The results of the big wage sink hole and outright age discrimination with total impunity, is seen everyday as people lose their homes from when they are forced to take out new mortgages to finance basic living expenses many years before the reduced social security is availble.Even if they do have something left in IRAs and 401Ks, the age for withdrawal starts at 59.

One can see how Washington would miss that . Elected officials or Federal employees have their own fixed benefit retirement plans that start paying them immediately at 20 or 30 years. Conceivably they can have those benefits for decades the minute they retire. The rest of us will be lucky if we get minimal survival money for a decade. Many don't. Many don't get any money at all because they die for lack of health coverage. Just wait ...four more years. Uh Huh”
huffingtonpost entry

You'll Never Guess Whose Taxes Are Going To Go Up Because Of The Tax Cut 'Compromise'

Commented Dec 8, 2010 at 14:17:13 in Politics

“They pay no taxes? Are you certain about that? That's a very common meme passed around by those who resent poor people not paying all their income in taxes so the wealthy can get wealthier when they hit the govt up for their frequent bail-outs. That's just another way of looking at it. Especially if someone making 20G a year couldn't live long enough to make a million dollars that the wall street lower rung banker makes in a year. As far as creating more jobs, all we have to do is look at the teax cuts the last 9 years to see how many jobs they created. Recall the GOPer who said my taxcut allows me to buy more equipment for the business? How does that work when all of that is tax deductable? As Dustin Hoffman said in Hero "It's all BS".”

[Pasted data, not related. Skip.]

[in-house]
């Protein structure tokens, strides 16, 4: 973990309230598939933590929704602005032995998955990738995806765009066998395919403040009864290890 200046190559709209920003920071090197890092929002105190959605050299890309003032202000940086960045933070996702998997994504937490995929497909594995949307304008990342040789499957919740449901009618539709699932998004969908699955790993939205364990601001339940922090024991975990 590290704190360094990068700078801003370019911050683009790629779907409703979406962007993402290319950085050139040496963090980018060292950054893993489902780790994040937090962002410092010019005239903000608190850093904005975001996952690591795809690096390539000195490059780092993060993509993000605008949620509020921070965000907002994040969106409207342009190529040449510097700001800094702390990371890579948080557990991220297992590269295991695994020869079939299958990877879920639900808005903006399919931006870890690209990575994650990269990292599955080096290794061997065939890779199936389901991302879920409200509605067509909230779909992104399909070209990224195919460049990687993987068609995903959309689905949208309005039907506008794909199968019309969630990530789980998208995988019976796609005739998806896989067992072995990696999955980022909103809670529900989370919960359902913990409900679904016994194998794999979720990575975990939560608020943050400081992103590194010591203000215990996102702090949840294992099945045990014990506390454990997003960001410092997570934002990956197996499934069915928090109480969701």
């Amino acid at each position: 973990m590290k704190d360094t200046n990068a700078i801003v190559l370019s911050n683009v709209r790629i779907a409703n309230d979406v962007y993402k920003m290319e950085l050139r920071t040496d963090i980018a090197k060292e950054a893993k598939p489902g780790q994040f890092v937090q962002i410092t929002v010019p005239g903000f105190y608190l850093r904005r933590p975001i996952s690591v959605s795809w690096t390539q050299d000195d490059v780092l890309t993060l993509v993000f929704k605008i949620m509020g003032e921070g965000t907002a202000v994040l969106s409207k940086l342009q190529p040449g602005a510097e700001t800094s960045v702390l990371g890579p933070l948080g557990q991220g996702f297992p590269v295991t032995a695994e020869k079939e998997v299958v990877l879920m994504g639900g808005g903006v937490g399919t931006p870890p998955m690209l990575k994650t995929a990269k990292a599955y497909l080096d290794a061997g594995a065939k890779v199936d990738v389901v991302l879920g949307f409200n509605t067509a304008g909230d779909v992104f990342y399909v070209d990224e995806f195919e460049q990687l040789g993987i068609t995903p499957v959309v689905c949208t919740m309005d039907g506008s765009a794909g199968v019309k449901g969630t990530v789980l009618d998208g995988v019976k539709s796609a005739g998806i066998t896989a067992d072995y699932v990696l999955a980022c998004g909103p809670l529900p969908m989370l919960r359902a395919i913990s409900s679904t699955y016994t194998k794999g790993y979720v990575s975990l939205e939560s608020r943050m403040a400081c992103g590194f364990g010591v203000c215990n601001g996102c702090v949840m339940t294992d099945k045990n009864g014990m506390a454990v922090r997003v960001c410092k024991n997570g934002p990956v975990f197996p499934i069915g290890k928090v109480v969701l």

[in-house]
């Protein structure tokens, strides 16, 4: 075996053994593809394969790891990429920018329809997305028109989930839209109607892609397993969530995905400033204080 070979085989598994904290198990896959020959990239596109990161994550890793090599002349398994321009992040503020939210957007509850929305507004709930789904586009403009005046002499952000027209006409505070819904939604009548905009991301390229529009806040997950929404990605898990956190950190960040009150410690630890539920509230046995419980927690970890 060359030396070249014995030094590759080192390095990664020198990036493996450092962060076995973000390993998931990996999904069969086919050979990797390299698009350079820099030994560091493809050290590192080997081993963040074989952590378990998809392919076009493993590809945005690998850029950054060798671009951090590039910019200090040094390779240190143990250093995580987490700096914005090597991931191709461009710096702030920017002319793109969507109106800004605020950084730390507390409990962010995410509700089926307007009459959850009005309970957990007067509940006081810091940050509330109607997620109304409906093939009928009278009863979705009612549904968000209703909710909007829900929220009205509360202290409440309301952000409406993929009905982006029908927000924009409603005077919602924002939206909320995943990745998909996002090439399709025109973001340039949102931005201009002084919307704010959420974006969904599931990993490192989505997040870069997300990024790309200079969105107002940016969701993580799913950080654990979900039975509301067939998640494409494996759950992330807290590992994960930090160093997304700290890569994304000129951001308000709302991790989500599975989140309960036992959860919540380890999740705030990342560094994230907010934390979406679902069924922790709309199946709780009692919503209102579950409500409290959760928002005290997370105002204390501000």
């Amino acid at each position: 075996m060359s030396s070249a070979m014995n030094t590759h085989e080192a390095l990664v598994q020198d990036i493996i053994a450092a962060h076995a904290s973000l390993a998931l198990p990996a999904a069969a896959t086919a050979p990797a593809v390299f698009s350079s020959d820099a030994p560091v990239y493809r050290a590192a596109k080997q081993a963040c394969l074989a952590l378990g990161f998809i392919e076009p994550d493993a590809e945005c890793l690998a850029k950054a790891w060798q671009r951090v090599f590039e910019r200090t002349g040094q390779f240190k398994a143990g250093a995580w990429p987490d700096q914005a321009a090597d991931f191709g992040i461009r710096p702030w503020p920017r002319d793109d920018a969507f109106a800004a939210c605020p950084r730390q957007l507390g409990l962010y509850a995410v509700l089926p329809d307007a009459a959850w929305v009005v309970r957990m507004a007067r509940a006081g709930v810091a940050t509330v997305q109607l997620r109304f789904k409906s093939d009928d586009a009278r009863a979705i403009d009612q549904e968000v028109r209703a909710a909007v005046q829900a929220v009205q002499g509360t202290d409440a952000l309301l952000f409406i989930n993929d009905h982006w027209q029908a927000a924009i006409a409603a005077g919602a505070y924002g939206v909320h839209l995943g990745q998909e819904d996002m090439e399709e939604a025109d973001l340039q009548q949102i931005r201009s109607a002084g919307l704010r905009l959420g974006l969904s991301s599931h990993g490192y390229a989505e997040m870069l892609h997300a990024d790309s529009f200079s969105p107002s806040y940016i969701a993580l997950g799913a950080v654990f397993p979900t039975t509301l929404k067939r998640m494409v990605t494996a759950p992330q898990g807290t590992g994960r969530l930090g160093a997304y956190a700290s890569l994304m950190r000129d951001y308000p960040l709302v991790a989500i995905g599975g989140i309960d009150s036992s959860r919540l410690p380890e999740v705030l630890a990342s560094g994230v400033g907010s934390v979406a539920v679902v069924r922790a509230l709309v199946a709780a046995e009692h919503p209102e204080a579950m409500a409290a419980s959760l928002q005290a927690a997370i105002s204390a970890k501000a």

HuffPost's Arthur Delaney Discusses

HuffPost's Arthur Delaney Discusses "Debtors' Revolts" Against Banks (VIDEO)

Commented Sep 30, 2009 at 17:59:29 in Business

“Generally the rates are jacked after people have used them. Many times without notice or jammed into a billing envelope along with advertisements. This is common even with people who have them for convenience.

People who immediately assume irresponsible borrowers or have a" blame the victim" mentality are incredibly ignorant. If you have a liquid net worth of millions and no debt you may not have anything to worry about. For the 99% who don't, a single illness can wipe out a life of hard work and savings. Desperation mounts. The banks wait and then rate jack the person at the same time they lower their credit limit usually to balance owed. That sets off a chain reaction as the FICO score algorithm is heavily weighted to credit utilization. So a responsible card owner that once had 10-20% credit utilization , gets rate jacked and limit slammed will soon find themselves ineligible for credit from anyone.
Anyone who approves of that or blames the victim are akin to being sociopaths. Are there people who acted irresponsibly? Yes, but not nearly as many who have acted responsibly and paid a heavy price for it. Most of the one who acted irresponsible aren't paying for it either. It's interesting to note that the people who are blaming the victims are paying taxes that are used to loan money to the very people they self righteously point fingers at. as irresponsible and you don't even get a wet kiss from the bank.”
Lobbyists on a Roll: Gutting Reform on Banking, Energy, and Health Care

Lobbyists on a Roll: Gutting Reform on Banking, Energy, and Health Care

Commented Jun 26, 2009 at 00:45:05 in Politics